Story Archaeology

Uncovering the layers of Irish Mythology through a regular podcast and related articles.

Tag Archives: Creidne Cerd

The Story of Rúadán from Cath Maige Tuired

from Cath Maige Tuired, The Battle of Moytura edited by Elizabeth Gray translation and notes by Isolde Carmody [Terms in bold have notes and discussions below]   544] Tánic didiu frisna Fomore annísin, go tudciset-som fer n-úadaibh de déscin cathai & cosdotha Túath nDéa .i. Rúadán mac Bresi & Bríghi ingene in Dagdai. Ar ba mac-side & ba úa do Thúaith Déa. 124. Things were going against …

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Brig and Rúadán

It was the first time keening had been heard in the green land of Ireland.  The poetry of mourning, the ritual of the eulogy.  Brig keened for her lost son, her impetuous red-headed boy, Rúadán. Rúadán was dead, killed by the spear of Goibniu, and the smithcraft of the Dé Danann, killed as a spy …

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Stories in the Landscape ~ Accompanying Map

The main events of the saga of Moytura are mapped onto this image of Ireland. There are too many events happening in the region around Lough Arrow, on the plateau where the battle takes place. When the story is mapped like this it is clear how much Moytura truly is a story in a landscape. …

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Goibniu and the Gobbán Sáor

In the podcast episode on “The Four Craftsmen”, we discussed the manner in which characters found only within the saga of Moytura developed an enduring popularity in folklore and story. This would seem to have particular relevance in the case of Goibniu the Dé Danann smith. Goibniu is certainly connected, if not cognate, with the …

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The Judgements of the Four Craftsmen

Throughout this part of our discussion of Cath Maige Tuired, we have talked of the four craftsmen: Dían Cécht, the physician; Goibniu the smith; Luchta the wright; and Creidne Cérd the brazier.  This might be surprising, considering that the latter three so often appear together, and only rarely with Dían Cécht, who is more usually …

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Metal Crafting ~ Some notes

The descriptions of the preparation for the battle of Moytura by the various skilled craftsmen lead to intriguing speculation about  the skills and technologies of the builders and weapon-makers within the story. For example, Section 122, which describes the daily restoration of the Dé Danann weapons, creates an entertaining and “high-octane action” picture of the …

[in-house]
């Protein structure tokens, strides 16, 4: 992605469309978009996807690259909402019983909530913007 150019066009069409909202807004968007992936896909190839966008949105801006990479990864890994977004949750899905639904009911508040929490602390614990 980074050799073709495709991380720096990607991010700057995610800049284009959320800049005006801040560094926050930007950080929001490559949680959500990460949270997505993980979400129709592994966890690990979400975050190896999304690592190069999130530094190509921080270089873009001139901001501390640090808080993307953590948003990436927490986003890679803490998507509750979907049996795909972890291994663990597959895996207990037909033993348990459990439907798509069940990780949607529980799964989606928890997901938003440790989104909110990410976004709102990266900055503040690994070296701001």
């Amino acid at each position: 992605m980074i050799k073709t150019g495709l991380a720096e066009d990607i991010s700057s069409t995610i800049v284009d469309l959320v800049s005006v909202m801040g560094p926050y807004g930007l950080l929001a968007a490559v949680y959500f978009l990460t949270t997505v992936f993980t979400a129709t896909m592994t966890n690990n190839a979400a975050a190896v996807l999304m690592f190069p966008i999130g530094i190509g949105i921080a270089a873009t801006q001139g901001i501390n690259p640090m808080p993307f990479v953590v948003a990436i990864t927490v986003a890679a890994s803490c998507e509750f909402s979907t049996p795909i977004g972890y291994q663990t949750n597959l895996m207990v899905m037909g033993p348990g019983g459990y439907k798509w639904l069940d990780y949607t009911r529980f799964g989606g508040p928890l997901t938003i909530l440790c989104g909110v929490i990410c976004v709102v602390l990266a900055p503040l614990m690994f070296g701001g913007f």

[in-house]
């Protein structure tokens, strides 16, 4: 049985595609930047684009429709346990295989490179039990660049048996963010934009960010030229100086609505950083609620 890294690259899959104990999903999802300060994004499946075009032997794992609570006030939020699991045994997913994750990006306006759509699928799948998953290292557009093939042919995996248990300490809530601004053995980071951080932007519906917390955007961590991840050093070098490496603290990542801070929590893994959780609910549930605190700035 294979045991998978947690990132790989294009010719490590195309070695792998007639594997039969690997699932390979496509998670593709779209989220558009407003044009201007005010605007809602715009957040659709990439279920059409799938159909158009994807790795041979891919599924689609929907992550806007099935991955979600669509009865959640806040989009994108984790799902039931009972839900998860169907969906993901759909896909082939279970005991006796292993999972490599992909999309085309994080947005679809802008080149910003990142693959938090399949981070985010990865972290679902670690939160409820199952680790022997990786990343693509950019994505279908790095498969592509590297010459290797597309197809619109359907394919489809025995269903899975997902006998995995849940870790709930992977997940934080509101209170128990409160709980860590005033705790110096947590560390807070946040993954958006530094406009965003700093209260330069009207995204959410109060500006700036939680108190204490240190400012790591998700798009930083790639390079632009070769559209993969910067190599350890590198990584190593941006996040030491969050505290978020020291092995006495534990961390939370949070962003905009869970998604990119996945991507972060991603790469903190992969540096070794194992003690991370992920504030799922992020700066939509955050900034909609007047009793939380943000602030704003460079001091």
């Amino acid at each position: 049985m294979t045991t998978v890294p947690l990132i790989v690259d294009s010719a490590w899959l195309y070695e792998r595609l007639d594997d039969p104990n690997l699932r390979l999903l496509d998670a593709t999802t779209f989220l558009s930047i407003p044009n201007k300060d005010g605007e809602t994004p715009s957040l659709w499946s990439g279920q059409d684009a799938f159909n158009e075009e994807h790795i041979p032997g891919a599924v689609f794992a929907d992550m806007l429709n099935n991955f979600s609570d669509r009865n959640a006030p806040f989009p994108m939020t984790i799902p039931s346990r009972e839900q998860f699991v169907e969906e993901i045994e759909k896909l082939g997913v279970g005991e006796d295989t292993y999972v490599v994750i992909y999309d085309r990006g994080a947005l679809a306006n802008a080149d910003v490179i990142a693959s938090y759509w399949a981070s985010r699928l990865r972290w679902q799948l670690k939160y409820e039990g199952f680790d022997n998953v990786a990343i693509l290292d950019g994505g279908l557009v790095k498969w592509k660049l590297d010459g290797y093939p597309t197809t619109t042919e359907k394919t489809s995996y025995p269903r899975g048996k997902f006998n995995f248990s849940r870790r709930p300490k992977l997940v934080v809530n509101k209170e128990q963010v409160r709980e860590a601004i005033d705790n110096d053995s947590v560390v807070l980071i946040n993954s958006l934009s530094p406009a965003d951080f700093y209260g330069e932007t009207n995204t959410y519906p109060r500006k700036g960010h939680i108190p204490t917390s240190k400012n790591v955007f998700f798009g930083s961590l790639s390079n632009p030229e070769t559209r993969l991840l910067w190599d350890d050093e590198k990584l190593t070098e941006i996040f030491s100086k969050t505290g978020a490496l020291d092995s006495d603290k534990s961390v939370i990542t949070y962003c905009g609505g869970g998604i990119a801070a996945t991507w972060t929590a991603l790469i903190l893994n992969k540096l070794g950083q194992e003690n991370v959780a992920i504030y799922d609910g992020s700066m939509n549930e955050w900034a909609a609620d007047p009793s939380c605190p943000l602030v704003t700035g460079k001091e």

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The Forge and the Well

from Cath Maige Tuired, Sections 122-3, Lines 526 – 543 Edition: Elizabeth Gray Translation: Isolde Carmody To accompany our discussion of the Four Craftsmen, here are the sections of the text describing the beautifully choreographed work in the forge.  I’ve also included the following section describing the family of physicians working around the well of …

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The Craftsmen and the Fomoire Spy

The battle lines were drawn up. Spear-tips glinted in the sunlight, a forest-line of readiness. The sharpness of swords behind shields. He would not stand in that line. He would not shed the redness of his blood in that battle Rúadán was not a fighter, but he might have been. Too young, they told him, too …

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The Battle of Moytura 05: Inna Cethóir Cerdi – The Four Craftsmen

The technology of Dían Cécht, Goibniu, Luchta and Creidne Cerd is pivotal in the Battle of Moytura.  As People of Craft, the Túatha Dé Danann treasure the skills of their makers and shapers. The Story Archaeologists find evidence of their crafting on every stratum of the Battle of Moytura and far beyond. Don’t forget to …

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Lug Comes to Tara

from Cath Maige Tuired, edited by Elizabeth Gray This is our first encounter with Lug in our text.  The main part concerns Lug’s listing of his crafts, with the door-keeper’s counter-listing of the craftspeople already in Tara.  It is beautifully formulaic, and an opportunity for the storyteller to list many of the dramatis personae of …

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